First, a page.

From the Prophet Habakkuk:
Though the fig tree does not blossom,
and no fruit is on the vines;
though the produce of the olive fails
and the fields yield no food;
though the flock is cut off from the fold
and there is no herd in the stalls,
yet I will rejoice in the Lord;
will exult in the God of my salvation.
(From the Daily Office Lectionary – Habakkuk 3:17-18 (NRSV) – November 20, 2012)
Giving thanks at a time privation, that’s what these two verses from Habakkuk’s prophecy are about. Habakkuk describes a situation in which he (and all the people of Jerusalem) have lost everything. Just look at what he lists in verse 17: figs, grapes, and olives, the year-round fruit crops of the area; the fields, which is to say the annual crops, the grains and staple foods; flock and herd, which means sheep and cows. All their their produce is gone, all their livestock are dead.
This is a society utterly destroyed. Habakkuk’s situation is worse than anything we can imagine in our time and place. In Habakkuk’s time, there was no “safety net”, no social service agencies, no homeless shelters, no food stamps, no church food pantries, no well-off relatives (everyone is suffering the loss of the crops and livestock). For Habakkuk and his kindred, this all means starvation. It means death. None of us, I’m sure, has ever been in quite the situation Habakkuk experiences, though I do know that many have, for example, faced death their own possible in the form of cancer or of battlefield danger, and others have handled the death of loved ones.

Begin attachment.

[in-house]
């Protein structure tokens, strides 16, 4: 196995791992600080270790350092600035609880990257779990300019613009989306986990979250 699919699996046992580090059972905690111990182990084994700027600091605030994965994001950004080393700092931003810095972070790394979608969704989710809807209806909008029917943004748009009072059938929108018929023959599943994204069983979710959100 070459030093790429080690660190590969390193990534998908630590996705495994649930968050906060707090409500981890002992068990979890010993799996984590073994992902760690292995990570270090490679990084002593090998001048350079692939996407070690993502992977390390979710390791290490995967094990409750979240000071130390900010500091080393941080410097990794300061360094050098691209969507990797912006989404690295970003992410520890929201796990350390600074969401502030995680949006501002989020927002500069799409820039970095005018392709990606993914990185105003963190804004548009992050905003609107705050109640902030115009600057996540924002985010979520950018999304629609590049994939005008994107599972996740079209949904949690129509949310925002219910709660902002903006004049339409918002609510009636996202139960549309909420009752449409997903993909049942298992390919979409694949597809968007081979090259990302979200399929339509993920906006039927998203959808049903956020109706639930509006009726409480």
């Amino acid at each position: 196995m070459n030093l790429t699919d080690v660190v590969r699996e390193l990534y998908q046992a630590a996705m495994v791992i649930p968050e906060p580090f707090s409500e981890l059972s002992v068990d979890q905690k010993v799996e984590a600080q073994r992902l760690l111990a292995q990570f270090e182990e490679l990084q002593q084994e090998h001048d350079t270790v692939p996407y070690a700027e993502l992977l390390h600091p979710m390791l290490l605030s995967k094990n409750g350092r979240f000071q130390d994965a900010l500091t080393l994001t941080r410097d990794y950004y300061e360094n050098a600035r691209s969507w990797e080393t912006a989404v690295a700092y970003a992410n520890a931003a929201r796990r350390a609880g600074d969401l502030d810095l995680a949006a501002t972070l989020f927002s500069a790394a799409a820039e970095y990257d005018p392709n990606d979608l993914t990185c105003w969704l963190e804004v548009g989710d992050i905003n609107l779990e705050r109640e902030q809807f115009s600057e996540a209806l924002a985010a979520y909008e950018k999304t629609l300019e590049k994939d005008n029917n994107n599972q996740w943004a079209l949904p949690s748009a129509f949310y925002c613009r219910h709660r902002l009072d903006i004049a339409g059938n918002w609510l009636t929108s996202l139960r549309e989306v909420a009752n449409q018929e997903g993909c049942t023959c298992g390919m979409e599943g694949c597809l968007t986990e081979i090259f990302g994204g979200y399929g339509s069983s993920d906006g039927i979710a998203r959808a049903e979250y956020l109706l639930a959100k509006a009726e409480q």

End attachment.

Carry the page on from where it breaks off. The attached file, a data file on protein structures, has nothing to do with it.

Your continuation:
Nonetheless, in face of the virtual certainty of destruction, Habakkuk can say, “I will rejoice in God; I will give thanks to my Lord.” It is easy to give thanks and rejoice when we have things; Habakkuk does so when he has nothing. I think we sometimes confuse thankfulness for the things we receive from God for faith in God God’s-self. Habakkuk has no things to be thankful for; it is in God’s self that Habakkuk rejoices. It is in God, not God’s gifts that Habakkuk trusts. This is more than gratitude for stuff. This is more than optimism and positive thinking. This is faith.
A request to my readers: I’m trying to build the readership of this blog and I’d very much appreciate your help in doing so. If you find something here that is of value, please share it with others. If you are on Facebook, “like” the posts on your page so others can see them. If you are following me on Twitter, please “retweet” the notices of these meditations. If you have a blog of your own, please include mine in your links (a favor I will gladly reciprocate). Many thanks!
Father Funston is the rector of St. Paul’s Episcopal Church, Medina, Ohio.